Alipay, WeChat Pay, and six other Chinese apps have been deemed a threat to U.S. national security. Now that the executive order has been signed by still-President Donald Trump, American businesses have 45 days to end any transactions with the banned applications.
“The United States must take aggressive action against those who develop or control Chinese connected software applications to protect our national security,” the executive order states.
Alipay and WeChat Pay are China’s two largest mobile wallet apps, the former operated by fintech company Ant Group and the second by tech giant Tencent Holdings (HKEX: 0700). For Ant and its parent Alibaba Group (NYSE: BABA; HKEX: 0700), it’s another blow in a series after a suspended $39 billion IPO and potential forced divestiture at home.
For Tencent, it’s not the first fight against Trump. In September, after the outgoing president attempted to prohibit U.S. businesses any transactions with WeChat (which includes social, shopping, paying, and other services), the U.S. courts sided with the app and temporarily blocked the ban, requesting evidence of its threatening nature. After another hearing in October, the California judge again blocked the Trump administration’s advance against WeChat.
“The record does not support the conclusion that the government has ‘narrowly tailored’ the prohibited transactions to protect its national-security interests,” U.S. Magistrate Judge Laurel Beeler wrote in her decision, as cited by The Verge. She added that the evidence “supports the conclusion that the restrictions ‘burden substantially more speech than is necessary to further the government’s legitimate interests.’”
WeChat counts 1.2 billion users worldwide and prohibiting Americans to do business with the app raises the question, among others, as to how U.S. firms operating in China would be affected.
Now, Trump is going against Tencent again, this time leaving the outcome for Joe Biden to deal with. Biden will be sworn in two weeks, before the ban goes into effect. And it’s no doubt the Chinese companies will again go to court.
New Threats to National Security
Other newly prohibited apps are QQ Wallet and QQ, CamScanner, SHAREit, VMate, and WPS Office.
The first two are also operated by Tencent. Like WeChat, QQ is multipurpose and offers instant messaging, online games, music, shopping, blogging, movies, and voice chat. Its IM is one of China’s older popular apps, though it has lost some of its users to WeChat when the latter launched in 2011. QQ Wallet, a mobile payment addition to QQ, launched more recently, in 2014, in a move seen to intensify competition against Alipay. In 2018, QQ counted 800 million active users, according to the South China Morning Post.
Next up, CamScanner allows image scanning on mobile phones, and this app does have a blemish in its history. In 2019, Russian cybersecurity group Kaspersky Lab found that the app sent malware to Android phones (iPhone was not inspected). The malicious code allegedly gave hackers access to users’ login credentials and could send invasive ads, as BBC reported. CamScanner responded at the time that its new version had the malware removed.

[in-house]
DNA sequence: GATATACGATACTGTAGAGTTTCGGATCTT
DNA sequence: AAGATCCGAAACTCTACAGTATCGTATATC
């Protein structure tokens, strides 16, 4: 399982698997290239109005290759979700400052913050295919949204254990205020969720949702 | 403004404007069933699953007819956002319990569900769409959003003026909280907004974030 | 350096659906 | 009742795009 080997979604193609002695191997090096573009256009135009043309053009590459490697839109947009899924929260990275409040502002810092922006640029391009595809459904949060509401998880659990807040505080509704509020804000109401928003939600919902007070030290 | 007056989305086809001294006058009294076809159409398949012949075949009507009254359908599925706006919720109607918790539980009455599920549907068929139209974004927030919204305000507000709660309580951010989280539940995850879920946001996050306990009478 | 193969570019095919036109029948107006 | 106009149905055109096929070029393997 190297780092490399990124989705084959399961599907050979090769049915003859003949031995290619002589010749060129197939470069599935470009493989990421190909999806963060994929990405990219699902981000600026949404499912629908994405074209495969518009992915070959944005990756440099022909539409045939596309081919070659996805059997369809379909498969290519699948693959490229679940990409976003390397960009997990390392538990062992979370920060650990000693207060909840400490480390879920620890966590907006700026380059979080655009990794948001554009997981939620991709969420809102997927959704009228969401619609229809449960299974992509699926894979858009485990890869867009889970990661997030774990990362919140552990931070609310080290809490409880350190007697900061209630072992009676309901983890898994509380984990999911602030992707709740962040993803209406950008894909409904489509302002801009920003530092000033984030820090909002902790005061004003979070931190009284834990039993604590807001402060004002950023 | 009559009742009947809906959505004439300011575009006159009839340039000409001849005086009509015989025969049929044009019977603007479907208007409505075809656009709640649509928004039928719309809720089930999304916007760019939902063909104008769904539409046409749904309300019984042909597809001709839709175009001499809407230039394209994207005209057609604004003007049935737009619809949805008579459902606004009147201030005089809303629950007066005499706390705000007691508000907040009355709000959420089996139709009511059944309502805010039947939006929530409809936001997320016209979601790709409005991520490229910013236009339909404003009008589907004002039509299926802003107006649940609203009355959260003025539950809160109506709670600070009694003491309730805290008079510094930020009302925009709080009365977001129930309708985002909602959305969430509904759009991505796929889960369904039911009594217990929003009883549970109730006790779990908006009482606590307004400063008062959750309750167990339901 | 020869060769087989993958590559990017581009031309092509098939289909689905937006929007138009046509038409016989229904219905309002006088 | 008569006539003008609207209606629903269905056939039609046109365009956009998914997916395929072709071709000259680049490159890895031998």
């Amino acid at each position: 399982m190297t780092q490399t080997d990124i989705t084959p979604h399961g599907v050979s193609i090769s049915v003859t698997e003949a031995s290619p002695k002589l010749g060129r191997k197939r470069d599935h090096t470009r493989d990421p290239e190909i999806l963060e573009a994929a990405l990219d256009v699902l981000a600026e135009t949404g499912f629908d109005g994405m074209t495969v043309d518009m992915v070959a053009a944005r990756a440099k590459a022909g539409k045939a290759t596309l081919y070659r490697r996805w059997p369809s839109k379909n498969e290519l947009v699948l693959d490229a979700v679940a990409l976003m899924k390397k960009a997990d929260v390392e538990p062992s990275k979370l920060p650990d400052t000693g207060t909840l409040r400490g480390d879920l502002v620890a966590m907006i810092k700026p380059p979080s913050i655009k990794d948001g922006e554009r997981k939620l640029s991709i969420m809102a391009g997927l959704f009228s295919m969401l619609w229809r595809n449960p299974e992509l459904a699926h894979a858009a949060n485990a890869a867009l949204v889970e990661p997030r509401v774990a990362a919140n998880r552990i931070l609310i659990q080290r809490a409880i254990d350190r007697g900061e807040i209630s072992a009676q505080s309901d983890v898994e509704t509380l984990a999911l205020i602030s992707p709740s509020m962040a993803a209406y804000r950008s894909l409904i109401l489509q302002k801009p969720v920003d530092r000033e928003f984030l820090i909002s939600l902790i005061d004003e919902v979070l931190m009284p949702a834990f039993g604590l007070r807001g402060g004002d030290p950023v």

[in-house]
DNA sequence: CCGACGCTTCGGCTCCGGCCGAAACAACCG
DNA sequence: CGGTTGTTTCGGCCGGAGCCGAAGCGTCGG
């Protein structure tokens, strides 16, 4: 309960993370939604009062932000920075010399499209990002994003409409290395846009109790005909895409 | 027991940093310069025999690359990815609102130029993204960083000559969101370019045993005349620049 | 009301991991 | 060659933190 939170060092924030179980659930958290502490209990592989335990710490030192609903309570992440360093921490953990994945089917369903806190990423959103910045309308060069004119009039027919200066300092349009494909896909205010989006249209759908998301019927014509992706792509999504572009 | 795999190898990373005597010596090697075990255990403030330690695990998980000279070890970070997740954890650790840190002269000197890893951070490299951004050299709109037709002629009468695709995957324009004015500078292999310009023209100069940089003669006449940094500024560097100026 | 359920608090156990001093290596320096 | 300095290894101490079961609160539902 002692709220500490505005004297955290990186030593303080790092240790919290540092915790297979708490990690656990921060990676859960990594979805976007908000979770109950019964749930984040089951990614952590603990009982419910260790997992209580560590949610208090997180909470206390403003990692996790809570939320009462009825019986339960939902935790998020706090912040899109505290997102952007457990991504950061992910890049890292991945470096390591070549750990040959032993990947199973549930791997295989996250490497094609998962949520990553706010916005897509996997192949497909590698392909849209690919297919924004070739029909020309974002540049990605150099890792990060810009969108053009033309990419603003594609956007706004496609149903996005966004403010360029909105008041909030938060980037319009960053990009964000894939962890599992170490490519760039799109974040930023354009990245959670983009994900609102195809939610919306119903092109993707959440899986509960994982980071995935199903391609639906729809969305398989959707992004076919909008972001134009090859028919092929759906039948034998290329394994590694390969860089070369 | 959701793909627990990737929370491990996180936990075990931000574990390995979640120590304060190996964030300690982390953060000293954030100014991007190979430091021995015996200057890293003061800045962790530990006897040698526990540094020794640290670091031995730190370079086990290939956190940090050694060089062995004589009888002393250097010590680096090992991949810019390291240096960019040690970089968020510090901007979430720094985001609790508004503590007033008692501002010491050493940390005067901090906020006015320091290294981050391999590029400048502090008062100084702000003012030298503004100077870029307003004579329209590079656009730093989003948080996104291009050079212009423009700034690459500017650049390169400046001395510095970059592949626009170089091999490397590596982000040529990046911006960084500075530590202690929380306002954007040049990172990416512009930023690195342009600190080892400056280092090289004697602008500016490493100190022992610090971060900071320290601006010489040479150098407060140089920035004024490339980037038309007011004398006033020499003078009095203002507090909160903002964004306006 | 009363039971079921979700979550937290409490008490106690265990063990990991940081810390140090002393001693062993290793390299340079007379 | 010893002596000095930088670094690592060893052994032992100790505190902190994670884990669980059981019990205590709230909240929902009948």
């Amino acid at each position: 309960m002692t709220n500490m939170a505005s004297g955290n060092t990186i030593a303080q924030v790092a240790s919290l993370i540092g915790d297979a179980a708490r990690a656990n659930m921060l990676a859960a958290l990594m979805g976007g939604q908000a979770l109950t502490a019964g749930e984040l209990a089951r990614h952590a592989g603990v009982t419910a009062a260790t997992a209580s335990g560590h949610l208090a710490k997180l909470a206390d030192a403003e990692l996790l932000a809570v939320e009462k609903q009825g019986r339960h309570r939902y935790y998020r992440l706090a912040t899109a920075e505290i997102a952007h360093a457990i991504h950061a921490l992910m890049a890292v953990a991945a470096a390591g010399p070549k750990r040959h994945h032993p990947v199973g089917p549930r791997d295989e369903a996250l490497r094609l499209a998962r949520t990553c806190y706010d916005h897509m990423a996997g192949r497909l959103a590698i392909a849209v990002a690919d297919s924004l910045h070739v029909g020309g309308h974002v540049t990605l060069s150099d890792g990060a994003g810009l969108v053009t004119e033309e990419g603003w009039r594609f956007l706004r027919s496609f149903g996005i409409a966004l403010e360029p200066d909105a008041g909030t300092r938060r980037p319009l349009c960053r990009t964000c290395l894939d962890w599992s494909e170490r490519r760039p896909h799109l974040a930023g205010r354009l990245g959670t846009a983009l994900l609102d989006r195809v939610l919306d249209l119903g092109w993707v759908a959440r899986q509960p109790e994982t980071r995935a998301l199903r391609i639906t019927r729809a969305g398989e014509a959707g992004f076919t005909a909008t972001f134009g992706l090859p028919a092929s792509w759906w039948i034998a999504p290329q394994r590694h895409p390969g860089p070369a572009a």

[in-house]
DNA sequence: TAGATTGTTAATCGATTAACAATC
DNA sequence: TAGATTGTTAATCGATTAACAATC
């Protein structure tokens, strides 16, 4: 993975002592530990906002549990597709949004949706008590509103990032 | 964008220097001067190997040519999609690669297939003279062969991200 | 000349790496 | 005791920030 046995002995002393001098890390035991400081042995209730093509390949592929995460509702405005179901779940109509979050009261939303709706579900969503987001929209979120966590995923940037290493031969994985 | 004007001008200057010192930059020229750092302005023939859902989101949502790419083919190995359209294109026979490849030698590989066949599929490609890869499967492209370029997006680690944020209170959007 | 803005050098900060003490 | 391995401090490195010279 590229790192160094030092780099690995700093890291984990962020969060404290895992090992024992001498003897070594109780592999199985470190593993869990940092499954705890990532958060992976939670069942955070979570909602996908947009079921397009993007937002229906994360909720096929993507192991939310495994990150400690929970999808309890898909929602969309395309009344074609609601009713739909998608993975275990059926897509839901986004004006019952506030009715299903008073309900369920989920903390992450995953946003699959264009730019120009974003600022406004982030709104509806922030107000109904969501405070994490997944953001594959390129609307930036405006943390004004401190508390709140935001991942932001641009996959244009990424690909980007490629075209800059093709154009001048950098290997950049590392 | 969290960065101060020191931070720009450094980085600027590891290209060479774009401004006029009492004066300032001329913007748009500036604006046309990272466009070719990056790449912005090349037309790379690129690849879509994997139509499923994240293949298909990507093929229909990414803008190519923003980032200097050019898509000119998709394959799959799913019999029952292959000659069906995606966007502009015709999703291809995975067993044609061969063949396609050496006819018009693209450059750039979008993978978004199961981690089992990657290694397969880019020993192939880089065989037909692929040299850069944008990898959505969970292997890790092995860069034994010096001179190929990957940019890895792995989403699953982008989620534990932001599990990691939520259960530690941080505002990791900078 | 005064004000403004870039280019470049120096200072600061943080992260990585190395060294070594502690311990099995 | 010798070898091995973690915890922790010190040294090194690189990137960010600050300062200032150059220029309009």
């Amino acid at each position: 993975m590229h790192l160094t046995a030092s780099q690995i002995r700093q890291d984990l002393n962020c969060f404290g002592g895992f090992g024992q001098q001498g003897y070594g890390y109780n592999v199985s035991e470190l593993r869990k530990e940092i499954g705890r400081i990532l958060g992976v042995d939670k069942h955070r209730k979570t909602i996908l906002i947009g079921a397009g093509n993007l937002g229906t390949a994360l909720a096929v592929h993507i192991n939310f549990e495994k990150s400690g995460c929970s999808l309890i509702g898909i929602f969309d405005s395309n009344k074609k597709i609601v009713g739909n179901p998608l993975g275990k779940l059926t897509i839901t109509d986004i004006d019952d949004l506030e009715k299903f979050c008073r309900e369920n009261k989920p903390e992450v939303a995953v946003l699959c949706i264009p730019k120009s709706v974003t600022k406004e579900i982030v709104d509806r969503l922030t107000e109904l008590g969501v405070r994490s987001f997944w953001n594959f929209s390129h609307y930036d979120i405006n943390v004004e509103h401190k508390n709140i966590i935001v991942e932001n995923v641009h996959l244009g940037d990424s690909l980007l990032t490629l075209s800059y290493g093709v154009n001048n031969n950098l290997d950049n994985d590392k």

SHAREit, which allows easy transfer of files between gadgets, counted 1.8 billion users worldwide, according to its website. It is operated by Smart Media4U Technology Pte. Ltd., based in Singapore. And this app was outright alleged to be used by foreign intelligence agencies from China to hack into smartphones in late 2017. SHAREit denied its use as a spyware app at the time. Like CamScanner, SHAREit has been banned in India in late June 2020 on similar national security grounds. Its website still lists India among largest user base countries.
VMate is a short-video streaming startup operated by UC Web and backed by Alibaba. As BusinessWorld wrote in a March 2020 report, VMate grew to be India’s “Rural TikTok” before it was also prohibited there on claims of violating user privacy. So, considering Trump attempted to ban the world’s most popular app TikTok (and failed), his move against VMate is no surprise.
WPS Office, developed by Kingsoft (OTC: KSFTF; HKEX: 3888), is a Chinese office suite similar to Microsoft Office for Microsoft Windows and other operating systems. Chinese news medium Shine cited Kingsoft Office officials as saying the prohibition won’t adversely affect the company. It now counts 100 million users overseas, according to the report, and 457 million active users overall. Kingsoft Office is the second most valuable listed company on the high-tech STAR market in Shanghai.
Not surprisingly, China’s response on Wednesday was the all-too-familiar condemnation of the new ban, its foreign ministry issuing another set of statements urging to stop “corporate bullying,” as well as “hegemonic” and “hypocritical” practices.